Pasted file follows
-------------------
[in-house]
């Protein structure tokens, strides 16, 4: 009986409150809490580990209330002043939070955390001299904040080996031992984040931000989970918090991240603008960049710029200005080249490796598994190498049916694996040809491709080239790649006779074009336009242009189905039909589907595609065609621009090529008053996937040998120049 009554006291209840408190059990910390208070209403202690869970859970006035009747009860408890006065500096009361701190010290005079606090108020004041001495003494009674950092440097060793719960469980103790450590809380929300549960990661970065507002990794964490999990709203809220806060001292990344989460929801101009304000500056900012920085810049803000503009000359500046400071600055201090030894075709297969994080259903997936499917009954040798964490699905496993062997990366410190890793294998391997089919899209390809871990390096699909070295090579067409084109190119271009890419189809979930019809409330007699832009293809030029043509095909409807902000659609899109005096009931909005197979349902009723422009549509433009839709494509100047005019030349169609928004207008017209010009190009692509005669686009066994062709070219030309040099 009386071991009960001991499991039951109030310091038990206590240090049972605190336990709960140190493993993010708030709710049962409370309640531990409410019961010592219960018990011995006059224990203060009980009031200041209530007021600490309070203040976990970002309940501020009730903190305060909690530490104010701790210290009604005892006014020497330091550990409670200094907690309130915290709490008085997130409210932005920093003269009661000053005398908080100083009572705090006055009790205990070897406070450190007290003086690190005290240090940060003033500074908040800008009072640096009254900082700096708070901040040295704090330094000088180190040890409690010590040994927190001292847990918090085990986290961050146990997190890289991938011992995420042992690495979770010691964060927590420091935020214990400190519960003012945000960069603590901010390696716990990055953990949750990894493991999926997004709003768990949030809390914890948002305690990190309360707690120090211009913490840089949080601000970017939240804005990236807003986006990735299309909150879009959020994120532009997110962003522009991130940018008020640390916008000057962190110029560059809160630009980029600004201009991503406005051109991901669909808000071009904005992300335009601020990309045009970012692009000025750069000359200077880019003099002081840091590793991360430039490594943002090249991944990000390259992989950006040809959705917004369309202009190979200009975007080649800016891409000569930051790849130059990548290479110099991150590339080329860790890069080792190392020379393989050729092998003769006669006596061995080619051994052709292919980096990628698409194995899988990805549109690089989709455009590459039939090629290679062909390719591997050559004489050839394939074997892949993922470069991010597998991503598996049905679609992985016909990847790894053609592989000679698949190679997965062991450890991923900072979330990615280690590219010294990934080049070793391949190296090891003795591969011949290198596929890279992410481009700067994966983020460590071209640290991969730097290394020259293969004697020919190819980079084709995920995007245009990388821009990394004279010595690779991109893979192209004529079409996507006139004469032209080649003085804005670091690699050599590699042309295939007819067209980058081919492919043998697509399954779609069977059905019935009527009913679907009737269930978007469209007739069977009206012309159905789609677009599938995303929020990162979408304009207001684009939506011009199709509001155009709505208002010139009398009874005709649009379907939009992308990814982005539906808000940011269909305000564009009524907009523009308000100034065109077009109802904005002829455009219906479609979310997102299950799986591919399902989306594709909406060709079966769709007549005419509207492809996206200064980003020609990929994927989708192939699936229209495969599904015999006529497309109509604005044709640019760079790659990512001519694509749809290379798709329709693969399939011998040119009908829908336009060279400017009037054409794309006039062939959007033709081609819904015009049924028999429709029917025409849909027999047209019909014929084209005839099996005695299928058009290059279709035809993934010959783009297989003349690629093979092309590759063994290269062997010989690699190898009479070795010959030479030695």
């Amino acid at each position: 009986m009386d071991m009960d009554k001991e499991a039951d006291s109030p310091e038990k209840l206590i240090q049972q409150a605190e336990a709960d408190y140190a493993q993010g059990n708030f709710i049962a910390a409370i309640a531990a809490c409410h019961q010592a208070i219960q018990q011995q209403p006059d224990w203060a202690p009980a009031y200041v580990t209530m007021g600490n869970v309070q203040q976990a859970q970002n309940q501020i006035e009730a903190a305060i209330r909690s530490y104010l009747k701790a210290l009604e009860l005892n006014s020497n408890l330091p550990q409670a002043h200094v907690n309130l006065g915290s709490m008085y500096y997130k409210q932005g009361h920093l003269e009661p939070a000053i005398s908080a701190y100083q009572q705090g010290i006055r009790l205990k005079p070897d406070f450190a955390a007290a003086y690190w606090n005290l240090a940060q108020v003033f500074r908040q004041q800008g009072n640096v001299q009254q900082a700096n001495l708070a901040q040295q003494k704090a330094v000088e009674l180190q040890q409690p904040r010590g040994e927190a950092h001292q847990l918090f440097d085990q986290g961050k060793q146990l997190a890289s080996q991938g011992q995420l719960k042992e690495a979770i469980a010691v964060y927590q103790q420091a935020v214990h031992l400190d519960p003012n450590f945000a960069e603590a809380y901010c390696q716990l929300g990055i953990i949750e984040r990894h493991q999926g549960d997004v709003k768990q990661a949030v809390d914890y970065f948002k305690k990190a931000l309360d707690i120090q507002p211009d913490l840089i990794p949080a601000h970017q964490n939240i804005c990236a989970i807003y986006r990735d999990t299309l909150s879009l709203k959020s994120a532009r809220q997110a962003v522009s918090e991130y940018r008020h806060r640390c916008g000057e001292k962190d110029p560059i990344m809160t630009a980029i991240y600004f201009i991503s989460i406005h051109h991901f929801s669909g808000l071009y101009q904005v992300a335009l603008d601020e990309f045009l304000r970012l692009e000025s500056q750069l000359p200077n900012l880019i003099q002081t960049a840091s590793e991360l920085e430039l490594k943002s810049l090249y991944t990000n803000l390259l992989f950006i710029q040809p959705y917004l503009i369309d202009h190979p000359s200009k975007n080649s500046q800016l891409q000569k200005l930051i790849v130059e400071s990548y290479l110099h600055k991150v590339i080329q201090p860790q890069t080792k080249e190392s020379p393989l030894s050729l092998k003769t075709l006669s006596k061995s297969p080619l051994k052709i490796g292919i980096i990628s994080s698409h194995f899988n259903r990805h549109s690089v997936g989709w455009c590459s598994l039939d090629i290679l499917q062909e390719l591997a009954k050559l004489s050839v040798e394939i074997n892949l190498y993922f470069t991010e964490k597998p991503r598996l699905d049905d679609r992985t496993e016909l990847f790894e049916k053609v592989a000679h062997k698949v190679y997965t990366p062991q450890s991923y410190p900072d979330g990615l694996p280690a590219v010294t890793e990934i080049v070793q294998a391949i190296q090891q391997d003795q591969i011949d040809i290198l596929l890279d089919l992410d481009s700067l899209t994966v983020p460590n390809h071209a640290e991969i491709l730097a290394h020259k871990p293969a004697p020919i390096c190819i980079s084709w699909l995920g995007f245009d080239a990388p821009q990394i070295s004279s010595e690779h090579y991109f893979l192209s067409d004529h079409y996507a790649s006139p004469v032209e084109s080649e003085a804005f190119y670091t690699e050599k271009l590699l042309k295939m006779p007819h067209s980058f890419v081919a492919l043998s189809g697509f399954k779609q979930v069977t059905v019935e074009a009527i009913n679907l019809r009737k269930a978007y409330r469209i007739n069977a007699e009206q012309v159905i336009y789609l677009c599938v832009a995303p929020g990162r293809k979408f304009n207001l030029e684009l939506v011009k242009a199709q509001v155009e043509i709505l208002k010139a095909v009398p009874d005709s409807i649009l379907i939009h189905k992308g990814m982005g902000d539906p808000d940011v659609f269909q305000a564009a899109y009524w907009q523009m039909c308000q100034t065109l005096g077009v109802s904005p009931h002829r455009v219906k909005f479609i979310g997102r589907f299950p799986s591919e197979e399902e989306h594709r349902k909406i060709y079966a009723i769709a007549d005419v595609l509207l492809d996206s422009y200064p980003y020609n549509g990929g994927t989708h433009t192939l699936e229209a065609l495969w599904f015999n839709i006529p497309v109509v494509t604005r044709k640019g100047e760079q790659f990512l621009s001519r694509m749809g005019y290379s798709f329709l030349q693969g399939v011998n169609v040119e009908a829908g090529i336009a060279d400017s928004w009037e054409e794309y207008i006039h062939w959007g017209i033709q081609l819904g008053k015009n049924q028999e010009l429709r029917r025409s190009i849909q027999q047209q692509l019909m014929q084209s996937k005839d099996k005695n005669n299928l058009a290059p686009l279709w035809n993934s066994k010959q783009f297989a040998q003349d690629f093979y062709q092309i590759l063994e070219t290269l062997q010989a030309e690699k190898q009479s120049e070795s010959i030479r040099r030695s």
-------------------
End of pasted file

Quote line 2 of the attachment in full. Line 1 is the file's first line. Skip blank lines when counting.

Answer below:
């Protein structure tokens, strides 16, 4: 009986409150809490580990209330002043939070955390001299904040080996031992984040931000989970918090991240603008960049710029200005080249490796598994190498049916694996040809491709080239790649006779074009336009242009189905039909589907595609065609621009090529008053996937040998120049 009554006291209840408190059990910390208070209403202690869970859970006035009747009860408890006065500096009361701190010290005079606090108020004041001495003494009674950092440097060793719960469980103790450590809380929300549960990661970065507002990794964490999990709203809220806060001292990344989460929801101009304000500056900012920085810049803000503009000359500046400071600055201090030894075709297969994080259903997936499917009954040798964490699905496993062997990366410190890793294998391997089919899209390809871990390096699909070295090579067409084109190119271009890419189809979930019809409330007699832009293809030029043509095909409807902000659609899109005096009931909005197979349902009723422009549509433009839709494509100047005019030349169609928004207008017209010009190009692509005669686009066994062709070219030309040099 009386071991009960001991499991039951109030310091038990206590240090049972605190336990709960140190493993993010708030709710049962409370309640531990409410019961010592219960018990011995006059224990203060009980009031200041209530007021600490309070203040976990970002309940501020009730903190305060909690530490104010701790210290009604005892006014020497330091550990409670200094907690309130915290709490008085997130409210932005920093003269009661000053005398908080100083009572705090006055009790205990070897406070450190007290003086690190005290240090940060003033500074908040800008009072640096009254900082700096708070901040040295704090330094000088180190040890409690010590040994927190001292847990918090085990986290961050146990997190890289991938011992995420042992690495979770010691964060927590420091935020214990400190519960003012945000960069603590901010390696716990990055953990949750990894493991999926997004709003768990949030809390914890948002305690990190309360707690120090211009913490840089949080601000970017939240804005990236807003986006990735299309909150879009959020994120532009997110962003522009991130940018008020640390916008000057962190110029560059809160630009980029600004201009991503406005051109991901669909808000071009904005992300335009601020990309045009970012692009000025750069000359200077880019003099002081840091590793991360430039490594943002090249991944990000390259992989950006040809959705917004369309202009190979200009975007080649800016891409000569930051790849130059990548290479110099991150590339080329860790890069080792190392020379393989050729092998003769006669006596061995080619051994052709292919980096990628698409194995899988990805549109690089989709455009590459039939090629290679062909390719591997050559004489050839394939074997892949993922470069991010597998991503598996049905679609992985016909990847790894053609592989000679698949190679997965062991450890991923900072979330990615280690590219010294990934080049070793391949190296090891003795591969011949290198596929890279992410481009700067994966983020460590071209640290991969730097290394020259293969004697020919190819980079084709995920995007245009990388821009990394004279010595690779991109893979192209004529079409996507006139004469032209080649003085804005670091690699050599590699042309295939007819067209980058081919492919043998697509399954779609069977059905019935009527009913679907009737269930978007469209007739069977009206012309159905789609677009599938995303929020990162979408304009207001684009939506011009199709509001155009709505208002010139009398009874005709649009379907939009992308990814982005539906808000940011269909305000564009009524907009523009308000100034065109077009109802904005002829455009219906479609979310997102299950799986591919399902989306594709909406060709079966769709007549005419509207492809996206200064980003020609990929994927989708192939699936229209495969599904015999006529497309109509604005044709640019760079790659990512001519694509749809290379798709329709693969399939011998040119009908829908336009060279400017009037054409794309006039062939959007033709081609819904015009049924028999429709029917025409849909027999047209019909014929084209005839099996005695299928058009290059279709035809993934010959783009297989003349690629093979092309590759063994290269062997010989690699190898009479070795010959030479030695």